Futurama, Santa Claus, and the Opinio Legis

I try to teach the teens in my church to search for the spiritual message of any given entertainment venue. We’ll usually attempt to watch a movie about every month and then talk about what the message is. Whether it’s Jesus being “hidden” by Batman’s sacrifice to cover up the misdeeds of a villain in Dark Knight or talking about the nature of love based on Twilight, there are spiritual messages everywhere – good and bad.

Even Saw II has a spiritual message. Can you find it? Do you dare?

And then we come to Futurama.

Futurama is a cartoon series that focuses on a man accidentally cryogenically frozen in the year 1999 (well, he fell into the cryogenic unit right as the countdown for 2000 hit zero, so you could say he fell in right at the flip into the big round number). He gets thawed out a thousand years later. Hijinks ensue.

It’s a series my wife and I enjoy. We’re actually rewatching the series now, about an episode every weeknight. Every time we’ve come to the holiday episodes, though, I’m struck by how clearly the show exhibits the opinio legis.

What? You’ve never heard of the opinio legis? You have one, though it’s a term usually reserved by theologians. Let me allow a smarter man than I to explain:

“All people by nature come into this world with the attitude that they can do something to secure their salvation. We call this idea the opinion of the law (opinio legis). Thus, throughout history we see that people have rejected the biblical teaching that we are saved by grace alone. They have either taught that “I am saved by me alone” or “Jesus and me equal salvation,” or they have limited God’s grace to a select few.” (Lyle Lange, God So Loved the World, pg. 232-3)

So, how does the geeky sci-fi animation Futurama exhibit the doctrine that says we do something to earn our salvation?

Enter: Santa Claus.

Wouldn't you want your child to sit on this fellow's lap and go on for hours about everything he wants?

You see, in the world of Futurama, someone tried to make a Santa Claus robot to hand out toys to good children around the worlds. The only problem? In the esteemed words of Prof. Wikipedia: “Unfortunately, due to a programming error, the jolly robotic saint soon turns into a mad murderer when his standards are set too high and he will kill anyone who has been naughty.”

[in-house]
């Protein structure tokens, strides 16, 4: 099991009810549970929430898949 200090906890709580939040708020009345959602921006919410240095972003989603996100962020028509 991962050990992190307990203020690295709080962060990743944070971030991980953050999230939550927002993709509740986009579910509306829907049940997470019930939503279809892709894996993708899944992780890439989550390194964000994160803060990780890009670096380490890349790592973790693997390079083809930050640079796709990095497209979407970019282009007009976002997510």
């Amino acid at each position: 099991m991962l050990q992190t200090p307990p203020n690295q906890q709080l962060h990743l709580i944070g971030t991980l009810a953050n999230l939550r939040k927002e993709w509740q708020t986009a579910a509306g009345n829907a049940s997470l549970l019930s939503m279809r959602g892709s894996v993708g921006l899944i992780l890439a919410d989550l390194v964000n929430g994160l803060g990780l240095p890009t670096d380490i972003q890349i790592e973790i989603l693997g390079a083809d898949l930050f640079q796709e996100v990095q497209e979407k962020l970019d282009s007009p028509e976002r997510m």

...that is, everyone but Dr. Zoidberg, who deserves a pogo stick. Completely random!

It’s a homicidal robot intent on punishing every last man, woman, and child every December 25th. Honestly, the episode where the main characters decide to take down the deadly fiend has some of the best music in the series. I laugh heartily every time I view it.

But here’s the thing: This version of Santa Claus actually believes the truth. It’s standards aren’t set too high. We don’t deserve toys on Christmas. We don’t deserve a jovial fat man delivering us treats. We do deserve the beating the Futurama version of Santa Claus seeks to give – and we deserve far worse.

By thinking that this Santa Claus is delusional, Futurama shows that it believes all people must have something good in them. We don’t deserve punishment. After all, we’re nice, not naughty! Santa Claus, bringing on the law, is the bad guy. The people who fight him to release the cosmos from his steely grip are the good guys.

And in that, we see some glimmer of hope.

We do need someone to release us from the law – but not because the law is bad. It’s because what the law says is true. We really are that bad. We do deserve punishment.

It’s a good thing that someone went to fight for us. He didn’t fight the law, though. He obeyed it. He didn’t attempt to take out the law so we could be free from it. He allowed the law to destroy him, instead. And as a result, we are free.

Oh, and that guy’s alive. Maybe you’ve heard of him. He’s called Jesus.

Only in science fiction could we have a story like this, where an insane Santa Claus robot represents what the law truly says. (And only in science fiction could we have a human, a cyclops, and another robot team up with enslaved Neptunian elves to fight him.) It reveals something about us humans: we don’t like admitting how bad we are, and we’ll fight that idea to our dying breath – and we’ll mock the idea, too, turning it into a robotic harbinger of death that we can defeat.

It’s a good thing that the Holy Spirit reveals the truth to us… so that we can see all the more clearly a Savior who truly does free us from sin.


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